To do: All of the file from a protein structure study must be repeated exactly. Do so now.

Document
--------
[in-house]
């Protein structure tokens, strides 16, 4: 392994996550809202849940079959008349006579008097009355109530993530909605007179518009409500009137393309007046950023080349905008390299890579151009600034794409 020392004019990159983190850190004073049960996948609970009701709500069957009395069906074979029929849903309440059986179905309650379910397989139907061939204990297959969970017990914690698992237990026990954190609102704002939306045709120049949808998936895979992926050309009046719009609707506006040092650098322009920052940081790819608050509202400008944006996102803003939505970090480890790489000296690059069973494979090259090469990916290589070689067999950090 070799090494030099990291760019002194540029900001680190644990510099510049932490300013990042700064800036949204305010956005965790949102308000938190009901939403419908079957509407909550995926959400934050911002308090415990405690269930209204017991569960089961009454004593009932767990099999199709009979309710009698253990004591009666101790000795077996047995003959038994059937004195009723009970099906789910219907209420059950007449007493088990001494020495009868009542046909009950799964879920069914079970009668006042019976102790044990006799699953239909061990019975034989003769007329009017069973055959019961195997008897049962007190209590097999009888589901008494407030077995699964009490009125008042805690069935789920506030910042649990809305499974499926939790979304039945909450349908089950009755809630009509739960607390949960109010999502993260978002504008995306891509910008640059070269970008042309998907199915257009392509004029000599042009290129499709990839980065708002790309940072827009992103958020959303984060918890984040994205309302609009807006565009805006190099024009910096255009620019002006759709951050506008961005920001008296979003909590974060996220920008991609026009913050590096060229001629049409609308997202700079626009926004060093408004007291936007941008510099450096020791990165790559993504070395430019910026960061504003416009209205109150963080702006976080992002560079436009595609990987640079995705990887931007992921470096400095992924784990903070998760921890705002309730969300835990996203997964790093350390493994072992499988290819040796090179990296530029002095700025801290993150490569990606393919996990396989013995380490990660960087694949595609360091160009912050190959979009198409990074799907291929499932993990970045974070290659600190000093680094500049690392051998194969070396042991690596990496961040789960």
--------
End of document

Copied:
[in-house]
């Protein structure tokens, strides 16, 4: 392994996550809202849940079959008349006579008097009355109530993530909605007179518009409500009137393309007046950023080349905008390299890579151009600034794409 020392004019990159983190850190004073049960996948609970009701709500069957009395069906074979029929849903309440059986179905309650379910397989139907061939204990297959969970017990914690698992237990026990954190609102704002939306045709120049949808998936895979992926050309009046719009609707506006040092650098322009920052940081790819608050509202400008944006996102803003939505970090480890790489000296690059069973494979090259090469990916290589070689067999950090 070799090494030099990291760019002194540029900001680190644990510099510049932490300013990042700064800036949204305010956005965790949102308000938190009901939403419908079957509407909550995926959400934050911002308090415990405690269930209204017991569960089961009454004593009932767990099999199709009979309710009698253990004591009666101790000795077996047995003959038994059937004195009723009970099906789910219907209420059950007449007493088990001494020495009868009542046909009950799964879920069914079970009668006042019976102790044990006799699953239909061990019975034989003769007329009017069973055959019961195997008897049962007190209590097999009888589901008494407030077995699964009490009125008042805690069935789920506030910042649990809305499974499926939790979304039945909450349908089950009755809630009509739960607390949960109010999502993260978002504008995306891509910008640059070269970008042309998907199915257009392509004029000599042009290129499709990839980065708002790309940072827009992103958020959303984060918890984040994205309302609009807006565009805006190099024009910096255009620019002006759709951050506008961005920001008296979003909590974060996220920008991609026009913050590096060229001629049409609308997202700079626009926004060093408004007291936007941008510099450096020791990165790559993504070395430019910026960061504003416009209205109150963080702006976080992002560079436009595609990987640079995705990887931007992921470096400095992924784990903070998760921890705002309730969300835990996203997964790093350390493994072992499988290819040796090179990296530029002095700025801290993150490569990606393919996990396989013995380490990660960087694949595609360091160009912050190959979009198409990074799907291929499932993990970045974070290659600190000093680094500049690392051998194969070396042991690596990496961040789960």